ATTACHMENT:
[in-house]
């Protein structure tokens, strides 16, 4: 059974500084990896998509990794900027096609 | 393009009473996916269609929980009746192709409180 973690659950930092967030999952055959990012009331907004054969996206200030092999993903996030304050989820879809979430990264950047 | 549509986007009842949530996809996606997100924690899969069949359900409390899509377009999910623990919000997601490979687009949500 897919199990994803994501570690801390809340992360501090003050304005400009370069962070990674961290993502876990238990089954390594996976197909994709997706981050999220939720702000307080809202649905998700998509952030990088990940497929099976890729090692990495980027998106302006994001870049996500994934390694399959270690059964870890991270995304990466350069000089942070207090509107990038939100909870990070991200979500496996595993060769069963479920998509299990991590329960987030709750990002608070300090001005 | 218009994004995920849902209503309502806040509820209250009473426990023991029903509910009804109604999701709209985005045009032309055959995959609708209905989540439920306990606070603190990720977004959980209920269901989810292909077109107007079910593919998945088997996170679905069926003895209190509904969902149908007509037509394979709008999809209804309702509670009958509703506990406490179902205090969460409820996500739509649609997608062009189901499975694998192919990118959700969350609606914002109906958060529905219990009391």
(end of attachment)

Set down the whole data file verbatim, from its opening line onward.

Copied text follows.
[in-house]
């Protein structure tokens, strides 16, 4: 059974500084990896998509990794900027096609 | 393009009473996916269609929980009746192709409180 973690659950930092967030999952055959990012009331907004054969996206200030092999993903996030304050989820879809979430990264950047 | 549509986007009842949530996809996606997100924690899969069949359900409390899509377009999910623990919000997601490979687009949500 897919199990994803994501570690801390809340992360501090003050304005400009370069962070990674961290993502876990238990089954390594996976197909994709997706981050999220939720702000307080809202649905998700998509952030990088990940497929099976890729090692990495980027998106302006994001870049996500994934390694399959270690059964870890991270995304990466350069000089942070207090509107990038939100909870990070991200979500496996595993060769069963479920998509299990991590329960987030709750990002608070300090001005 | 218009994004995920849902209503309502806040509820209250009473426990023991029903509910009804109604999701709209985005045009032309055959995959609708209905989540439920306990606070603190990720977004959980209920269901989810292909077109107007079910593919998945088997996170679905069926003895209190509904969902149908007509037509394979709008999809209804309702509670009958509703506990406490179902205090969460409820996500739509649609997608062009189901499975694998192919990118959700969350609606914002109906958060529905219990009391």